A Spice for Life

CURE, Summer 2014, Volume 13, Issue 2

Research says turmeric could prevent cancer, as well as suppress growth of cancer cells by targeting a particular protein in a cellular pathway.

If South Asian or Indian food is on the menu, it might be made with the spice turmeric, which gets its yellow pigment from curcumin. A growing body of research says this phytochemical could prevent cancer, as well as suppress growth of cancer cells by targeting a particular protein in a cellular pathway. In a preclinical study released in February, researchers revealed that curcumin suppresses colon cancer cells.

Bharat Aggarwal, a professor of cancer research in the department of experimental therapeutics at MD Anderson Cancer Center in Houston, has been studying curcumin for decades.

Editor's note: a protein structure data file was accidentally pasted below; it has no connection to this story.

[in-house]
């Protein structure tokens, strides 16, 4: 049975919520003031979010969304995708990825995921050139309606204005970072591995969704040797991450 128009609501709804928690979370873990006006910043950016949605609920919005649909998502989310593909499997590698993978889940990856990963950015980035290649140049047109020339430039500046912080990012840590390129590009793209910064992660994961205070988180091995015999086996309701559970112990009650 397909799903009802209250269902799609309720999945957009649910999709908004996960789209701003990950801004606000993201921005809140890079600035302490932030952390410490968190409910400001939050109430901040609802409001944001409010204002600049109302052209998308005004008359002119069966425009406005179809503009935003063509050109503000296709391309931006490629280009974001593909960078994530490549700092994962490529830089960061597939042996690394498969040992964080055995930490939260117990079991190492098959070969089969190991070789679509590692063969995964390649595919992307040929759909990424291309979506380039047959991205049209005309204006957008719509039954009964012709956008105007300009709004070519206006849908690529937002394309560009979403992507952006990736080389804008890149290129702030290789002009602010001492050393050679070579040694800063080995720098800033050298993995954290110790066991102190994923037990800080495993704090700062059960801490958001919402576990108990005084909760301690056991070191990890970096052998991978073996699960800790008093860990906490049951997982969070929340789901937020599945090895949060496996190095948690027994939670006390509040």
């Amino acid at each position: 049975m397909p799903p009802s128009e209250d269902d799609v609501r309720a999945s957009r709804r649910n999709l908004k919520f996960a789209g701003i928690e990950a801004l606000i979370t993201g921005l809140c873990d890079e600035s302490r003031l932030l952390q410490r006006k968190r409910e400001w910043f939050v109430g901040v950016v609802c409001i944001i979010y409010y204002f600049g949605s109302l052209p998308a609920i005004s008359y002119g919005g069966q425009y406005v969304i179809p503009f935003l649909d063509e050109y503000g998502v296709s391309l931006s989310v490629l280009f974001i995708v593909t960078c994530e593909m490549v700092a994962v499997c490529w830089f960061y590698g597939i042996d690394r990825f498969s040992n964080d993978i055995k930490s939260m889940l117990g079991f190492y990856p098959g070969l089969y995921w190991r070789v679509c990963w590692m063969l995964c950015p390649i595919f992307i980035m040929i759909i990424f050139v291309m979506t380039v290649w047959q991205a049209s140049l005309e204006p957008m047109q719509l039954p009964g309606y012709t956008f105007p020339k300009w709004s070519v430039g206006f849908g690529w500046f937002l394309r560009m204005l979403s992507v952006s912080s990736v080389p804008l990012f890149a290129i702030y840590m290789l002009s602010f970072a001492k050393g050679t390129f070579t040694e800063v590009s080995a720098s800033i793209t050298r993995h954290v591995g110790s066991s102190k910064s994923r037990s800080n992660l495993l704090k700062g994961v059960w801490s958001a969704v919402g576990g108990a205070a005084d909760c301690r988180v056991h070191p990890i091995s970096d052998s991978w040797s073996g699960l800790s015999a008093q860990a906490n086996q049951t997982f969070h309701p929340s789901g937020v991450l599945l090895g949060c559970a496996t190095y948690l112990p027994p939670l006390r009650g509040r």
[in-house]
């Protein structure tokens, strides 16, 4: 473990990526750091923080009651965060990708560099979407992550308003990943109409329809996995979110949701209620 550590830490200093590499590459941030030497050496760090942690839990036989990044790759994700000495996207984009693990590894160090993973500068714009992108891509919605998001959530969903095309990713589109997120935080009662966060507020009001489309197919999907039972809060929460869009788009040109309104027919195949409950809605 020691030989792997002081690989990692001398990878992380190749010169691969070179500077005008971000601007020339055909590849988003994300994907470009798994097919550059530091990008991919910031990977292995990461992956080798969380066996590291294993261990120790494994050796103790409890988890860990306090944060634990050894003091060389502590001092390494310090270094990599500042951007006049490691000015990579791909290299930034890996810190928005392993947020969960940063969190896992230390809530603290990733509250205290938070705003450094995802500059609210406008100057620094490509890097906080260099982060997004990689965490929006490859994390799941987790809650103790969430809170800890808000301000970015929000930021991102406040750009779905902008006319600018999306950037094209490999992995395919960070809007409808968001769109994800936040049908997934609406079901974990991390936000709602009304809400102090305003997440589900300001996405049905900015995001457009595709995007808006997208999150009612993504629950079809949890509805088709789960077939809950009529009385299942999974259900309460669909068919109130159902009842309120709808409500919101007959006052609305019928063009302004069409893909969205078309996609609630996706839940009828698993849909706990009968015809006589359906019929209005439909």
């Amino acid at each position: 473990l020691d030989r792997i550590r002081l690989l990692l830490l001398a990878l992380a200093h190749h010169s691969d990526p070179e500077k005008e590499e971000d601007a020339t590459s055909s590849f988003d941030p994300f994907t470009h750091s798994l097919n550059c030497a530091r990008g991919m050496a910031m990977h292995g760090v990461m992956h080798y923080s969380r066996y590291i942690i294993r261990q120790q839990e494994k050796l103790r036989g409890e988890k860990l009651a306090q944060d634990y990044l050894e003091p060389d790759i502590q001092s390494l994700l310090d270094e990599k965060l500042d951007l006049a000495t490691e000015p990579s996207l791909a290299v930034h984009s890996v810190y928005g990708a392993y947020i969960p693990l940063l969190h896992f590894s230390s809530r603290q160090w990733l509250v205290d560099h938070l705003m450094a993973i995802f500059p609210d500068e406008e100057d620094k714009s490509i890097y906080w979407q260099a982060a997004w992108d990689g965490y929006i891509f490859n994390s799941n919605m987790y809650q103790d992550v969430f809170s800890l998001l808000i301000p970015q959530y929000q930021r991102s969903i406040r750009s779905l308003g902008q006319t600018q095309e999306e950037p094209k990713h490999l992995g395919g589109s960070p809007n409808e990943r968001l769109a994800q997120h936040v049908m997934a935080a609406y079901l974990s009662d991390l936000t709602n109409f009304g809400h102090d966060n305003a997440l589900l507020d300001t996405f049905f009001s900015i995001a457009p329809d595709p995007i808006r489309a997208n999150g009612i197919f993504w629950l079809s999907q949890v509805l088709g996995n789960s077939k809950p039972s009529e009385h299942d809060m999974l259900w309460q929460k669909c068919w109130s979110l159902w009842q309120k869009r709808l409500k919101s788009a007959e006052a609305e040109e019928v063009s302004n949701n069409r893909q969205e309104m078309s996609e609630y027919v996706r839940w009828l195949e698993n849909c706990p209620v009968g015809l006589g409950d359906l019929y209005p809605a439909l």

“Curcumin will go after cancer, and these days we know cancer has driver genes and curcumin modulates the driver genes,” he says. Aggarwal is now focusing his research on turmeric, which he says might be even more bioactive than curcumin alone.

In a review published in Molecular Nutrition & Food Research, Aggarwal, the principal author, wrote that studies have indicated that curcumin-free turmeric components “possess numerous biological activities including anti-inflammatory, anticancer and antidiabetic activities.”

Aggarwal says he has watched the number of trials investigating both curcumin and turmeric increase dramatically in the past decade. In his review, Aggarwal examined clinical and experimental data on the use of turmeric as an anti-inflammatory, as well as its anticancer properties. He concluded by calling for more clinical studies on the spice, which he says can be bought inexpensively and mixed with a liquid or yogurt for ingestion.

Despite the promising laboratory findings, benefits have not yet been formally proven in patients.